“If new thought can enter the mind, even for a moment, then change has a chance,” writes JT Liss. His photographs search for those figures and visions that allow us to see new ways and think new thoughts.
Ilon Gallery’s show Harlem: Life in Pictures on view in a classic 1890s brownstone, demonstrates how historic images of figures that have become iconic can acquire new resonance when displayed along fresh takes on a neighborhood that has been a cradle of creativity for well over 100 years.
The roster of photographic greats is breath-taking in this show – James van der Zee, Harry Benson, Don Hunstein, Aaron Siskind, Philip Trager, and more. But curator Loni Efron adds in newer, less-known image-makers to highlight the ongoing cultural conversation staged between generations. “The show is about the people and places that have made this such a legendary neighborhood,” says Efron.
Fab 5 Freddie (Mural by Lee Quinones), a 1979 composition by Deborah Feingold embeds a groundbreaking DJ in a playground backdrop that feels like a stage set. The smashing colors of Howard the Duck popping up from his garbage can, holding the lid like a Roman shield against the explosive wild style lettering of “Lee” are cooled in this black and white shot, making the dapper DJ Fab 5 Freddie seem like a jazzman with his topcoat swirling around his legs.
Deborah Feingold’s stunning images of Keith Richards, Madonna, Jim Jarmusch and Tom Waits and a host of others made her Queen of her day in the pages of Rolling Stone. Sampling her work in the context of 60 years of imagery from the cultural cornucopia of Harlem frames her talent as portrait painter, sensitive to details of local settings. Feingold and Len Speier whose street photography is also in the show will be part of a curatorial conversation on Thursday, November 5, from 6 to 8:30 at the gallery at 204 West 123rd St, New York, NY.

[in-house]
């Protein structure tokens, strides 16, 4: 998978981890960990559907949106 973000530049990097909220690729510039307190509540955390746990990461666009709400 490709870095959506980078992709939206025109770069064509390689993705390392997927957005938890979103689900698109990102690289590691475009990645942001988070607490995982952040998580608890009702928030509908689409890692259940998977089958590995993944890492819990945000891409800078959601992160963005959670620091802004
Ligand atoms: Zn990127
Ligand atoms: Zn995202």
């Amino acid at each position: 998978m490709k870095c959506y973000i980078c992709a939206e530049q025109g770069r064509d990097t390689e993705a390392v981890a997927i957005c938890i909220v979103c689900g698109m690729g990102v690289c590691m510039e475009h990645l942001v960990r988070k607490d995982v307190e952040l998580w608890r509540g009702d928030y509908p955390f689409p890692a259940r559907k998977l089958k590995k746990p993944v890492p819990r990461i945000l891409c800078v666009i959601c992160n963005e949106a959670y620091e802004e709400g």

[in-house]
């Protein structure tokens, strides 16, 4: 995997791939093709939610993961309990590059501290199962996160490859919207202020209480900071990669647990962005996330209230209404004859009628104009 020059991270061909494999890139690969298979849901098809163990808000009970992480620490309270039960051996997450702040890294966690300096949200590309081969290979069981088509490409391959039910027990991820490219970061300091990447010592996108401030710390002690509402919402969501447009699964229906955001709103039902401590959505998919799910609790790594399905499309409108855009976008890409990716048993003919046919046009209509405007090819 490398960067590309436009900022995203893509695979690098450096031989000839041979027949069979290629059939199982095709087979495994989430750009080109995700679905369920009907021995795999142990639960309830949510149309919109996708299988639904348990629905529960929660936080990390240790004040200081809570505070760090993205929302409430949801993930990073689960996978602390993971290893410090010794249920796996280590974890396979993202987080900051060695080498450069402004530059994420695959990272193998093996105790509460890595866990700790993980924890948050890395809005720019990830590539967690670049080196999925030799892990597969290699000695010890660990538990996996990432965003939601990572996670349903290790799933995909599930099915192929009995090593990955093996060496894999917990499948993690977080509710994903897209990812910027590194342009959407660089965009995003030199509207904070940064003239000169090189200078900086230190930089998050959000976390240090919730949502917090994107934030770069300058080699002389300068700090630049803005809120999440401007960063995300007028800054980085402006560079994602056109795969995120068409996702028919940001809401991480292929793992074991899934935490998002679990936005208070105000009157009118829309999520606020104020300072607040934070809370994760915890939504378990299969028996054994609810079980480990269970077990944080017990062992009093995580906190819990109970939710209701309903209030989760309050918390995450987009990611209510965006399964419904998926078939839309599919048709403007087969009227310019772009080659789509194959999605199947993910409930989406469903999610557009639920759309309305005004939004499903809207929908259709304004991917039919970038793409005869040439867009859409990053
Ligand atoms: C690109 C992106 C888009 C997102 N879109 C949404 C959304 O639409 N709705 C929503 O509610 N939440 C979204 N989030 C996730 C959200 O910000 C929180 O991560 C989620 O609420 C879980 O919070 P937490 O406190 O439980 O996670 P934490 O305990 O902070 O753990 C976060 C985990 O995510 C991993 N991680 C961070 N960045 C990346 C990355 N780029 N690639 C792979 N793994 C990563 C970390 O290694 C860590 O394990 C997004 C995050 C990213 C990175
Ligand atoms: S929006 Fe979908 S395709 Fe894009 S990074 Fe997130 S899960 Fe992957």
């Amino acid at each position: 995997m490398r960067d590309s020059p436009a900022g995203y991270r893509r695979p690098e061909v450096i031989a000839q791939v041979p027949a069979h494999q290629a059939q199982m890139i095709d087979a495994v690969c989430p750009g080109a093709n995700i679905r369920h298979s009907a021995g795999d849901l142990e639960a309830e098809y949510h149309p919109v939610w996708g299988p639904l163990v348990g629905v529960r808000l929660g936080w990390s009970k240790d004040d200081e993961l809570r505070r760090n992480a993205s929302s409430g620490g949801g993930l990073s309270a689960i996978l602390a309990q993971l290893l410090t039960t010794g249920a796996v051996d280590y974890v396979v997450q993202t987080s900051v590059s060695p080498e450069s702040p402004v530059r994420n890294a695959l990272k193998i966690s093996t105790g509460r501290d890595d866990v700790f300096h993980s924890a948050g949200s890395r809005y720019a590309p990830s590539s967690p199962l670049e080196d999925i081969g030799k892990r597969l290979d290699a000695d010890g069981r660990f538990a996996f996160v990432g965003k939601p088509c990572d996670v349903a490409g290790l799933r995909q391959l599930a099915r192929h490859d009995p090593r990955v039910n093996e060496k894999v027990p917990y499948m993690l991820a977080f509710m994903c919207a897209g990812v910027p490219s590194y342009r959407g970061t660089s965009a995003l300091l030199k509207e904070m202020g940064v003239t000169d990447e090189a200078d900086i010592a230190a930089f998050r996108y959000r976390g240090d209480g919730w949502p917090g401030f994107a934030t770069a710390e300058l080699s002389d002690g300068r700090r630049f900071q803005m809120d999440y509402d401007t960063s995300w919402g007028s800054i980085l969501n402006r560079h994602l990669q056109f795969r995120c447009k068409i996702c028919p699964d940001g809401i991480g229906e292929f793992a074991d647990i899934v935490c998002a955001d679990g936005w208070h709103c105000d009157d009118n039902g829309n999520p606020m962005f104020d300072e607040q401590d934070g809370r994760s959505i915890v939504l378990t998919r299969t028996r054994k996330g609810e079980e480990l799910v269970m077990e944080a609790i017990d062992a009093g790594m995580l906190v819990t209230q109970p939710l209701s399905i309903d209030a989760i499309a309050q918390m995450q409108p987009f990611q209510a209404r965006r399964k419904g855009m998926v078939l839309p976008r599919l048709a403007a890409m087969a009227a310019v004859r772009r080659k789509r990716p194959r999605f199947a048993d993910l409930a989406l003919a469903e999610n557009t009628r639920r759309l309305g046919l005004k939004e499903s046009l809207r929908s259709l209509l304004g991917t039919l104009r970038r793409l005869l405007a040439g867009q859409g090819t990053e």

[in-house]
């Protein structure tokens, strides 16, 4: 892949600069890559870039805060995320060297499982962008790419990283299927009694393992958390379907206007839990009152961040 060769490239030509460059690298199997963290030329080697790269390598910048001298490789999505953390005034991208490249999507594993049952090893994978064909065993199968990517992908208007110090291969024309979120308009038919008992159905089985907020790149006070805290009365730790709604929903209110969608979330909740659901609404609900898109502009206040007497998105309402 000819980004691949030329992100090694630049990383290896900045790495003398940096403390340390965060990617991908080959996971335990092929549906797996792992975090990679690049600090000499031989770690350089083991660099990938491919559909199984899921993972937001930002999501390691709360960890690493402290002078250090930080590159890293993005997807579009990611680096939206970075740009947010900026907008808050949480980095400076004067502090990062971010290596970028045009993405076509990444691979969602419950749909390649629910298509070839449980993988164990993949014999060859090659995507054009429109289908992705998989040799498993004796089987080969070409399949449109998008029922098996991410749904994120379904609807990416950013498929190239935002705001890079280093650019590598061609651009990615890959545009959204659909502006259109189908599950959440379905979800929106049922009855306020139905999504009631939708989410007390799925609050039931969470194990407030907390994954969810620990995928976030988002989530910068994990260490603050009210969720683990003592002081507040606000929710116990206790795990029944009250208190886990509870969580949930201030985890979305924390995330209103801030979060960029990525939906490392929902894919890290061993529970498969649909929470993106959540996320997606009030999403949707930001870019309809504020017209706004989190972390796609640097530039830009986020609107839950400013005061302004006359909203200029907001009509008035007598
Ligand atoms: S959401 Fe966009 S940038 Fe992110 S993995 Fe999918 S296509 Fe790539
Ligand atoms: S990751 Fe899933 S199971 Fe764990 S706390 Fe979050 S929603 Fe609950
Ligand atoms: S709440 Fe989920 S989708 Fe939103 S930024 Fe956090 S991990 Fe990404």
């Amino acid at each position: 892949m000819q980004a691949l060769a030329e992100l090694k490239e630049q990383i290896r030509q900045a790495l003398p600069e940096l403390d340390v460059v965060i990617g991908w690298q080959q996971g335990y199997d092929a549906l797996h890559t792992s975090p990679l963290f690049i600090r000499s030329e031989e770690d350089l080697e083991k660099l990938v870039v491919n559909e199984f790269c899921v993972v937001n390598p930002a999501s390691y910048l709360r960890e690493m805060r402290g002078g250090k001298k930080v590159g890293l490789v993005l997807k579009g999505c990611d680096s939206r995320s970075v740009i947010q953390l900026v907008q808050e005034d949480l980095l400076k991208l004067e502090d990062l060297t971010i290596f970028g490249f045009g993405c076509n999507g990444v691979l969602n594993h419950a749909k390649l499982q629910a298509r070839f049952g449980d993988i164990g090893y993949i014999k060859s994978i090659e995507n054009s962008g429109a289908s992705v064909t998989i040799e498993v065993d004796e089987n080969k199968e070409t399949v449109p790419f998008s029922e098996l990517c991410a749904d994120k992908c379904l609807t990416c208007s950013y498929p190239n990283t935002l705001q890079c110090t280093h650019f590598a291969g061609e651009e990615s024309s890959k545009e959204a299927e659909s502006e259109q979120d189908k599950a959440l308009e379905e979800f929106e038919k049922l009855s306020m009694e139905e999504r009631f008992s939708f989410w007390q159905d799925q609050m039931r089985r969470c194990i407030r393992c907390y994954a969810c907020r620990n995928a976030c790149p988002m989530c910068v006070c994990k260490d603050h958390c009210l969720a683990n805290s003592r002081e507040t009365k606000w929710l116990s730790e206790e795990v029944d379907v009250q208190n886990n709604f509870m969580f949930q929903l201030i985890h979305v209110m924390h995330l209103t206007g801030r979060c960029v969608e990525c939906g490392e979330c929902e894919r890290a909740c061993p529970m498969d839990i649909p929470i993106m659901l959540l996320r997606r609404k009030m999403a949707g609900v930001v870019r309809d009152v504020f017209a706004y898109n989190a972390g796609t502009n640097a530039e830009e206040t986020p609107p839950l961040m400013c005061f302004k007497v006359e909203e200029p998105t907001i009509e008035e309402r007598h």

A 1963 shot framed askew with Malcolm X seemingly equated with the looming bulk of the Hotel Teresa skyscraper towering behind him comes from Larry Fink, a photographer renowned for his images of boxers, beats and mid-century culture. Harlem can be etched in our minds as a series of famed locales, unforgettable moments, and charismatic figures. Here Malcolm X, Rally for Birmingham speaks on both a street corner and global stage, situating Harlem as a generator of far-reaching influences across culture and politics.
Family Painted Wall, is a recent image by Len Speier that miniaturizes several slouching boys captured practically in the lap of a large woman grabbing a chicken. The mural suggests memories of the Caribbean with pastel stucco wall, a piercing blue sky and thoroughly dried clothes dancing on a clothesline above. Simultaneously bright and dry, it handles sentimental memory with some astringency.
Likewise Sarah Wang, a Bay Area transplanted painter and photographer, seizes the scenography of the street to dramatize the silhouetted outlines of a rapper in Prince Harvey Dancing. By abstracting Prince Harvey’s body into a black shadow thrown on a busy retail window, Wang plays on the possibilities of urban layering, even as she animates the action by foregrounding form. Like Flo Fox’s Cards, 1970s with its players cheerfully engrossed at a sidewalk folding table in front of crumbling bricks, boarded-up windows and dilapidated stoop, human action is painted atop resonant city textures.
Philip Trager’s West 122nd St. vintage shot of the sinuous curves of a stoop are a reminder of the neighborhood’s architectural riches – where stoops are aesthetic symphonies of ornament and wrought iron, as well as gathering places and gaming centers. The swirls of a girl’s 1950s party dress in Don Hunstein’s East Harlem can be read as a cue to Harlem’s beauty, passion, history and energy — all on view in this most satisfying show.
“Harlem: Life in Pictures at Ilon Art Gallery runs through January 8, 2016 at the Ilon Art Gallery, 204 West 123rd St, New Yok, NY.